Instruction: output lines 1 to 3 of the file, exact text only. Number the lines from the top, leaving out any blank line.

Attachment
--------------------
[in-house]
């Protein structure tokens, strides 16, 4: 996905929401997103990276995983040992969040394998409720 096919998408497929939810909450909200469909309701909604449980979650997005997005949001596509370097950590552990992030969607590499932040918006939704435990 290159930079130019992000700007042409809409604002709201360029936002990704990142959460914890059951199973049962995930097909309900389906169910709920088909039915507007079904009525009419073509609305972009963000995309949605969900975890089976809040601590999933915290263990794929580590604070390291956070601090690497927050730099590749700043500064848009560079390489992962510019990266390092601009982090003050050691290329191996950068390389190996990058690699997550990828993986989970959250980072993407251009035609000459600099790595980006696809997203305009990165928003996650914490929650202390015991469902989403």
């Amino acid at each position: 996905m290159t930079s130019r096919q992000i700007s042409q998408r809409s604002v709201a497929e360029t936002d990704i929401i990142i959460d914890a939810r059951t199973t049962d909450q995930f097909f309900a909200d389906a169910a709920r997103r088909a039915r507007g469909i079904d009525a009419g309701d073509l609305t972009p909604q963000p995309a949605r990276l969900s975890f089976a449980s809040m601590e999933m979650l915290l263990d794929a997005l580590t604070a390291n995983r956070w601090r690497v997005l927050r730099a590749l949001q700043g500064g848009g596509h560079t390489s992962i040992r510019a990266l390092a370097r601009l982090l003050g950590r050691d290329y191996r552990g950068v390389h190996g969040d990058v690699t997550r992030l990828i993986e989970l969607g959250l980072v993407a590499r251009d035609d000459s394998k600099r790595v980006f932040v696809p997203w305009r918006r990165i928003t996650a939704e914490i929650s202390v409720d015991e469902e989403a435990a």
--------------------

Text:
[in-house]
């Protein structure tokens, strides 16, 4: 996905929401997103990276995983040992969040394998409720 096919998408497929939810909450909200469909309701909604449980979650997005997005949001596509370097950590552990992030969607590499932040918006939704435990 290159930079130019992000700007042409809409604002709201360029936002990704990142959460914890059951199973049962995930097909309900389906169910709920088909039915507007079904009525009419073509609305972009963000995309949605969900975890089976809040601590999933915290263990794929580590604070390291956070601090690497927050730099590749700043500064848009560079390489992962510019990266390092601009982090003050050691290329191996950068390389190996990058690699997550990828993986989970959250980072993407251009035609000459600099790595980006696809997203305009990165928003996650914490929650202390015991469902989403």
């Amino acid at each position: 996905m290159t930079s130019r096919q992000i700007s042409q998408r809409s604002v709201a497929e360029t936002d990704i929401i990142i959460d914890a939810r059951t199973t049962d909450q995930f097909f309900a909200d389906a169910a709920r997103r088909a039915r507007g469909i079904d009525a009419g309701d073509l609305t972009p909604q963000p995309a949605r990276l969900s975890f089976a449980s809040m601590e999933m979650l915290l263990d794929a997005l580590t604070a390291n995983r956070w601090r690497v997005l927050r730099a590749l949001q700043g500064g848009g596509h560079t390489s992962i040992r510019a990266l390092a370097r601009l982090l003050g950590r050691d290329y191996r552990g950068v390389h190996g969040d990058v690699t997550r992030l990828i993986e989970l969607g959250l980072v993407a590499r251009d035609d000459s394998k600099r790595v980006f932040v696809p997203w305009r918006r990165i928003t996650a939704e914490i929650s202390v409720d015991e469902e989403a435990a």